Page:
Louisa May Alcott was famous even in her lifetime for her novel Little Women; she also wrote many other stories and books. It is known that she never married. But what is not known is if she ever fell in love. Her letters and journals never mention a love affair, but since biographers have noted “that Louisa had a habit of burning letters,” it’s certainly possible she knew love and was sure to “edit” proof of it from her papers. Knowing this, author Kelly O’Connor McNees imagines a great love for Louisa the summer she and her family spent at a relative’s house in Walpole, New Hampshire.
McNees has Louisa meet Joseph Singer, a young man working in his family’s dry goods store. Louisa finds herself attracted to the handsome, well-read Joseph, but she heartily resists the impulse because of her strong desire to be independent. Even at the young age of 22, she’s already had a book of stories published, and she fully intends to move to Boston after the family’s stay in Walpole to start a life of writing full time. Part of her desire is to escape the life of poverty brought on by her philosopher father’s resistance to engage in commerce (therefore leaving the family dependent on the charity of family and friends), but much of it is her strong will to just write.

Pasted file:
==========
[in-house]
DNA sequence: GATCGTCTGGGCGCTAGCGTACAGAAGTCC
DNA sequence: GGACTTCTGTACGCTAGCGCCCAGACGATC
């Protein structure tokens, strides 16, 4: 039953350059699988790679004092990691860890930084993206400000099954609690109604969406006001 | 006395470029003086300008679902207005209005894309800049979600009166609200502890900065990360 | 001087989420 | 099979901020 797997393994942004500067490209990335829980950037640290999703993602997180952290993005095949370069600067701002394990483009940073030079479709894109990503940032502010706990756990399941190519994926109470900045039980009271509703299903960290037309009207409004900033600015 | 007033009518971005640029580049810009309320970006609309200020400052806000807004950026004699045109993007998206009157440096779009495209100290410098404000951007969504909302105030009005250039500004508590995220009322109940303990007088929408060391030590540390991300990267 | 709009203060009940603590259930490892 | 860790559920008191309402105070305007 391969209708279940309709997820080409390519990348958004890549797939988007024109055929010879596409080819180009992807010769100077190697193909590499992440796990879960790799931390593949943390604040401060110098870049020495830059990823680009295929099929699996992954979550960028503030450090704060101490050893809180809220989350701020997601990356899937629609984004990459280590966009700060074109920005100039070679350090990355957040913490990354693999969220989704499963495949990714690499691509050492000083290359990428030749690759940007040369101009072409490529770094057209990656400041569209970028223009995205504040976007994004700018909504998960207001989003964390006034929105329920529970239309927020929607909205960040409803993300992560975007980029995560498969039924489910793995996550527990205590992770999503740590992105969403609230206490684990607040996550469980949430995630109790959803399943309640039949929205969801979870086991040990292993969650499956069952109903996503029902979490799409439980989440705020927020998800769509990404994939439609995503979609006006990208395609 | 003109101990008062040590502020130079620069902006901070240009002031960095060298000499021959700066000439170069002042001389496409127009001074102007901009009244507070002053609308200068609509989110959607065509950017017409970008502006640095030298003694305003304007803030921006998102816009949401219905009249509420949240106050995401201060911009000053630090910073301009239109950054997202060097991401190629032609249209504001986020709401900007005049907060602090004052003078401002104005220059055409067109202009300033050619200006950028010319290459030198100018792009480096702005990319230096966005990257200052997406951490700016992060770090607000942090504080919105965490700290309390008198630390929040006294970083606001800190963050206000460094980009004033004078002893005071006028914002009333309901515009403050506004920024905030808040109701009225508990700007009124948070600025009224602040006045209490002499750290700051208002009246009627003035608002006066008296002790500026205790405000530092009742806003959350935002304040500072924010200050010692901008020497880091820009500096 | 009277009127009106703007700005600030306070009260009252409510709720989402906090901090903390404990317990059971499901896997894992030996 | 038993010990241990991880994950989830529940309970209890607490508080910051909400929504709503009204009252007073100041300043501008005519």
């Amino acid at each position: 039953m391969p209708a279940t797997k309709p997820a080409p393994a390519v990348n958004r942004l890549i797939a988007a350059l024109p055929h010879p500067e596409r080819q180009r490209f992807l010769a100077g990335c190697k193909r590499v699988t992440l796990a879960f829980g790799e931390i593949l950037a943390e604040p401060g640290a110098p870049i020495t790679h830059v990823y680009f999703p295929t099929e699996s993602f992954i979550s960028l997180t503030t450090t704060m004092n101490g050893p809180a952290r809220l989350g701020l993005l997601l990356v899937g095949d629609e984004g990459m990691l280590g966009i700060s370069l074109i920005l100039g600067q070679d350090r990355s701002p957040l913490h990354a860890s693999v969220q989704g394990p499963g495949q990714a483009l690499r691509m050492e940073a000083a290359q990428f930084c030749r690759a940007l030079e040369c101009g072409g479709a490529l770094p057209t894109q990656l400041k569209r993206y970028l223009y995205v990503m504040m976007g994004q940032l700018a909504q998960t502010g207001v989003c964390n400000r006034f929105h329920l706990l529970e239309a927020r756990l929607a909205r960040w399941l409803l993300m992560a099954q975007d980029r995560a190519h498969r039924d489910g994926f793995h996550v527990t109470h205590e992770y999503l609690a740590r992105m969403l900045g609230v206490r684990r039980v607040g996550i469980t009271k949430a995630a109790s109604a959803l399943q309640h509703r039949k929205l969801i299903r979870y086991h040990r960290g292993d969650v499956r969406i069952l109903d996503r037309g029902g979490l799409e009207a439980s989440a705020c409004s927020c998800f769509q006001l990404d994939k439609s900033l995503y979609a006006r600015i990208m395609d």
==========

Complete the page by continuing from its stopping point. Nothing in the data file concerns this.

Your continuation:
Eventually, Louisa is able to admit to herself and to Joseph that she does love him. But complications arise in his life, and she still insists it would be impossible for her to be married and engaged in domestic duties and pursue her writing life at the same time. Readers know their story cannot have a traditional “happy ending,” so it is bittersweet to see Louisa have the opportunity to know love even as she chooses her independence.
McNees did a great deal of research, immersing herself in Alcott’s personal papers and books, and she does a good job of “getting inside her head” for this imagined summer. Those who love Alcott’s writing will most likely enjoy this book, and those who know little about Alcott will still enjoy this story of love and opportunities lost and found.
Rated: Mild, for a few uses of God’s name taken in vain, and an understood sex scene with no details.